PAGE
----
Leaders of the six-nation Gulf Cooperation Council (GCC), gathering in Riyadh on Wednesday (today), will discuss key regional and international issues, which is expected to include the fight against terrorism, closer economic cooperation and the situation in Syria, Yemen, Palestine and other neighboring states.
The two-day Supreme Council gathering is the 36th meeting since its formation in 1981, and will see Custodian of the Two Holy Mosques King Salman take the chair for the first time. King Salman chaired the GCC advisory council in May, the annual meeting of GCC leaders traditionally held in Saudi Arabia where the council is headquartered, according to reports.
GCC leaders have agreed to meet twice a year, in May and December. The May summit is usually used to assess progress on the implementation of decisions issued by the previous summits and discuss the latest regional and international developments, according to reports.
There is tight security in the Saudi capital, with the main thoroughfares adorned with the flags of the member states, which include Bahrain, the United Arab Emirates, Oman, Kuwait and Qatar.
The foreign ministers of the six countries held their preparatory meeting in Riyadh on Monday to finalize the agenda for the summit. The GCC summits are held on a rotating basis according to the Arabic alphabet. Doha hosted the last summit.
There have been reports that the GCC has agreed to key issues for implementing value-added tax (VAT) in the region, moving the six nations closer to introducing direct taxation for the first time.
The agreement was reached at a meeting of representatives from Gulf ministries a few days ago. Introducing VAT would be a major economic reform in the GCC, which have minimal tax systems and no tax on income, although some levy fees such as road tolls, one report stated.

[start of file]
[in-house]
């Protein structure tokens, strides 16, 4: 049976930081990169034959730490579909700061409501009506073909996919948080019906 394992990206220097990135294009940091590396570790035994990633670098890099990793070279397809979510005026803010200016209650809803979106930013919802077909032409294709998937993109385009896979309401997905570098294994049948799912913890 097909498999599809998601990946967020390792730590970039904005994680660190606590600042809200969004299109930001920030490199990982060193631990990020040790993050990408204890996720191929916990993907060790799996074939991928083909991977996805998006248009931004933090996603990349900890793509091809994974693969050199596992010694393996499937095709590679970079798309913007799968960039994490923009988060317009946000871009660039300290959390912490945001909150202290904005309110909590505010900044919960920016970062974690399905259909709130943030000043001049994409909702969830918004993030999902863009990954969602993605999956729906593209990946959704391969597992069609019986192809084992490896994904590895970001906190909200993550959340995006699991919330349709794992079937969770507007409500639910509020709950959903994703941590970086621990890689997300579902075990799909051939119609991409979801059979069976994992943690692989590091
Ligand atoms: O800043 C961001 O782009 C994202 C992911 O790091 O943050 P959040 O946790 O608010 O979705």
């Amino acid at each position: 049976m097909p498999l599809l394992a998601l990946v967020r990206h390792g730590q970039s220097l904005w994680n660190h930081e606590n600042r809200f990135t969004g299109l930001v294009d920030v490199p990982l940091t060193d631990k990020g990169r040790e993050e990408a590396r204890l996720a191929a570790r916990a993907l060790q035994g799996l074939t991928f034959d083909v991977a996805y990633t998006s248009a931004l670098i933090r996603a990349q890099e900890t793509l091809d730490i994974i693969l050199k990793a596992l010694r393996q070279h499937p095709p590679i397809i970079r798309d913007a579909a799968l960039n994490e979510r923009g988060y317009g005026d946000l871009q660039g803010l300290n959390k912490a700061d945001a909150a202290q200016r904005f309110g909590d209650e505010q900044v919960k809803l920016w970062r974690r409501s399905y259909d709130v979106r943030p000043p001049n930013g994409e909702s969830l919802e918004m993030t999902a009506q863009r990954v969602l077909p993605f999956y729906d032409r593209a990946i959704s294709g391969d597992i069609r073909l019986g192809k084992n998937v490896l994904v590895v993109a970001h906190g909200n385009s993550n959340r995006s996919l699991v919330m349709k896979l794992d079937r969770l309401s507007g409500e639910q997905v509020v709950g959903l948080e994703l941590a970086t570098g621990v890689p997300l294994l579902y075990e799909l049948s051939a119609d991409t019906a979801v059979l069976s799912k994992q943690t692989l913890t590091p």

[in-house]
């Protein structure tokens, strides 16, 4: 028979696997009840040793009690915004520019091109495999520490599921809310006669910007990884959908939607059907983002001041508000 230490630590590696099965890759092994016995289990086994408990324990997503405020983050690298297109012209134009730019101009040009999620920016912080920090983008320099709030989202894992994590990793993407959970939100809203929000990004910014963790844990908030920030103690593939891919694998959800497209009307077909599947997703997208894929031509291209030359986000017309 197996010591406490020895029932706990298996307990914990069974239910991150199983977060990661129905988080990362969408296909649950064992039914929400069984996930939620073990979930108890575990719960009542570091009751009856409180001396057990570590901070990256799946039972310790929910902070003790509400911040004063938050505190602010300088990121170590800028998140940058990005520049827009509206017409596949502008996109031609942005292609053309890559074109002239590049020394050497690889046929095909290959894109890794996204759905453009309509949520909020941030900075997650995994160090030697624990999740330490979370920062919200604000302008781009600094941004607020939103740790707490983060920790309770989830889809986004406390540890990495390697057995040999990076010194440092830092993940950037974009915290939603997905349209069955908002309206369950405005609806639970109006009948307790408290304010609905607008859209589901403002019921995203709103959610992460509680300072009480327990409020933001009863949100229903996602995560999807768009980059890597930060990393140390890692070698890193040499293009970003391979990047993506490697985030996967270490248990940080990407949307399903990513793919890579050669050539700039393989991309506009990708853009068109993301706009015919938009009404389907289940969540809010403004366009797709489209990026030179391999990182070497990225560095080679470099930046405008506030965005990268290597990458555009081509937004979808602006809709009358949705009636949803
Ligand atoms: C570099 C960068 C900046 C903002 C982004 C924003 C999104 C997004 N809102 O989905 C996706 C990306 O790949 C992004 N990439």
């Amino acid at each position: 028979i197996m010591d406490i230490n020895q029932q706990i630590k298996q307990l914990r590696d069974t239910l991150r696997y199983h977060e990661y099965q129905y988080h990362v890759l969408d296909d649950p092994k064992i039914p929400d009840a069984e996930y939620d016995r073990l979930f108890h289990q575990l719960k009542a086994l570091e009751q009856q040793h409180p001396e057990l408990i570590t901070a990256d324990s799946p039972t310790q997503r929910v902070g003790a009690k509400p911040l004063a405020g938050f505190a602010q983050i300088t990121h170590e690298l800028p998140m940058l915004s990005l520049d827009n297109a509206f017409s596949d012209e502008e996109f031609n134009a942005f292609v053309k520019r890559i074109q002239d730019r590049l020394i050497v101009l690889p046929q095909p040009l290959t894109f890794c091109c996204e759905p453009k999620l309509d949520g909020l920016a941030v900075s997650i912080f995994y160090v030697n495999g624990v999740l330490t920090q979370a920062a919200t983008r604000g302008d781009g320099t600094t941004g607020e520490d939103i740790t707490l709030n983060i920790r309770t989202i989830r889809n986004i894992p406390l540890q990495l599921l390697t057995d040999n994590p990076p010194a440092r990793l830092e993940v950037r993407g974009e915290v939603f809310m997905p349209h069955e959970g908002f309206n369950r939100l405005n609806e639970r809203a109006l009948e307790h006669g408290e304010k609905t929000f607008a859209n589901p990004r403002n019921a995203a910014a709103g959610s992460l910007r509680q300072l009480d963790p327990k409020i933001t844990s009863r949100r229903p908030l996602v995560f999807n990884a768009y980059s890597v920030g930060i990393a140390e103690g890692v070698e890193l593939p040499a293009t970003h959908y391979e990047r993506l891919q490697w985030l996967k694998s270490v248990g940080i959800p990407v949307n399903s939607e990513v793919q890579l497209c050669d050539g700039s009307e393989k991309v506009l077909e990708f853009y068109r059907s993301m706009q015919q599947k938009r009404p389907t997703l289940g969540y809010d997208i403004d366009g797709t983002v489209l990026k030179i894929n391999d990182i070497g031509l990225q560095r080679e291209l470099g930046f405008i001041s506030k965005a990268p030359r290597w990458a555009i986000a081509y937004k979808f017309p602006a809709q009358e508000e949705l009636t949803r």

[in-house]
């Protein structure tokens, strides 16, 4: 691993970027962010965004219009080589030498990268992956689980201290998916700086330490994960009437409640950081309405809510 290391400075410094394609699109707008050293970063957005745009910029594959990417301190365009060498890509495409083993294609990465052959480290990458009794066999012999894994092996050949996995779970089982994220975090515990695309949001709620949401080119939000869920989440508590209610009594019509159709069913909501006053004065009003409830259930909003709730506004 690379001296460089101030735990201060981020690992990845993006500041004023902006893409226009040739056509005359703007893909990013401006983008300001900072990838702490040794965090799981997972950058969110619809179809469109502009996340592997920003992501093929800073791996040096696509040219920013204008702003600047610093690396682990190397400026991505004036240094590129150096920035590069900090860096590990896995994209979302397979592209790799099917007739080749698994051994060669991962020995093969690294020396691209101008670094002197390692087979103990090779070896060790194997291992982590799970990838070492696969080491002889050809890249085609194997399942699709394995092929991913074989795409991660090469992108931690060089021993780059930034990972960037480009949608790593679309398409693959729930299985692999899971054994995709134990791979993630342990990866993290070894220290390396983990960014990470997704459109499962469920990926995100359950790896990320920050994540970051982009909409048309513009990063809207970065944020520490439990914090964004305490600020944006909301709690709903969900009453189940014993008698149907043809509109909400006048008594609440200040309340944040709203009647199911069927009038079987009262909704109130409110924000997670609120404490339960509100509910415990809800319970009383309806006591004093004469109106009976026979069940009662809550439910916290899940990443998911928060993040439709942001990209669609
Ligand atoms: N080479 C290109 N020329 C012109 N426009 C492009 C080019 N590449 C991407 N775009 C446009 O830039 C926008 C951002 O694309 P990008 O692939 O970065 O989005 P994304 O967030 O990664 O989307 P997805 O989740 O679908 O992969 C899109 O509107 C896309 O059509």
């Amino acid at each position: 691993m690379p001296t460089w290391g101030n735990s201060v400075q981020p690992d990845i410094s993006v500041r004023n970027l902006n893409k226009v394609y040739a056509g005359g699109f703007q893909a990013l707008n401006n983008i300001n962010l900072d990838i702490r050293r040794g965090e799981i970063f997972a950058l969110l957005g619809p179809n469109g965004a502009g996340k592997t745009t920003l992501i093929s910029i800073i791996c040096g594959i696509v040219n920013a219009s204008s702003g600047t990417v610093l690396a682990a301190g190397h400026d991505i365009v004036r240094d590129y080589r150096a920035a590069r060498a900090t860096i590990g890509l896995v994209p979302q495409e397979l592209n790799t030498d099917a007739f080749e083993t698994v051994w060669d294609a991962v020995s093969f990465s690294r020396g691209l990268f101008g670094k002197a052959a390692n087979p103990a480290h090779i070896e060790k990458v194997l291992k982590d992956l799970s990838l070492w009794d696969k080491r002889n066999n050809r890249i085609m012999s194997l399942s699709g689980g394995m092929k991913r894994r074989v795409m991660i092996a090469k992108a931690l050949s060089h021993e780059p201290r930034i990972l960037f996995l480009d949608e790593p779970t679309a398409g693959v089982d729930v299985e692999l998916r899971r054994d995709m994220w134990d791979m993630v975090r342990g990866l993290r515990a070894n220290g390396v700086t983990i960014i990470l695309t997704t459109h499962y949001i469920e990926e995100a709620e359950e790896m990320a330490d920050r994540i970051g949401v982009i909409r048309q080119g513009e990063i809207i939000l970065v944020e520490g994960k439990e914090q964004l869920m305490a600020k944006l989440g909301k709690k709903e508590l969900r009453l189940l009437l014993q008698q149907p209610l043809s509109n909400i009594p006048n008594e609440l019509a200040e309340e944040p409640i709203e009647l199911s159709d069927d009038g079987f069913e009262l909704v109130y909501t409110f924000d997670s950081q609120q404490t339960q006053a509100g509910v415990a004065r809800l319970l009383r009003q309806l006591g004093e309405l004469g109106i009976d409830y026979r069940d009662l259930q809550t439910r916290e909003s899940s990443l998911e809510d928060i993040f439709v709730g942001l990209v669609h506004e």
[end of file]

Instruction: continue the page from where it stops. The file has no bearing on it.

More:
The plunge in oil prices since last year has slashed government incomes, making it more urgent for them to find new revenue. The target for introducing the tax is three years, and it would take 18 to 24 months to implement once a final agreement has been reached, the report stated.
There would reportedly be zero tax on health care, education, social services sectors and 94 food items. No indication of the rate at which VAT will be levied has been given by governments, although the International Monetary Fund has suggested a 5 percent rate.
Riyadh has previously played host to six GCC summits, starting with the second one, which was held in November 1981 at an invitation of the late King Khalid. The eighth summit was held in Riyadh from Dec. 26 to 29, 1987, on the invitation of the late King Fahd, according to the Saudi Press Agency.
On Nov. 27, 1999, the late King Fahd opened the 20th session of the Supreme Council. On Dec. 9, 2006, the late King Abdullah opened the 27th meeting in Riyadh, where he outlined the need for closer GCC cooperation on the economic front.
On Dec. 19, 2011, Riyadh hosted the 32nd Supreme Council meeting of the GCC which was opened by King Abdullah, who emphasized that the six nations needed to move from a phase of cooperation to one of complete unity.
At a press conference after the gathering, the late foreign minister Prince Saud Al-Faisal and the GCC Secretary General Abdullatif bin Rashed Al-Zayani said that the leaders had agreed to form a panel consisting of three members from each country to study all aspects of the proposal.
The objectives of the GCC include similar regulations in various fields such as religion, finance, trade, customs, tourism, legislation and administration. The six nations also seek to foster scientific and technical progress in industry, mining, agriculture, water and animal resources; establish scientific research centers; set up joint ventures, establish a unified military; encourage private sector cooperation and establish a common currency.
In 2014, Bahrain, Kuwait, Qatar and Saudi Arabia took major steps to ensure the creation of a single currency. The four members are pushing ahead with the monetary union but said some “technical points” need to be cleared. A common market and common central bank would also position the GCC as one entity that would have great “influence on the international financial system,” one official was quoted as saying.
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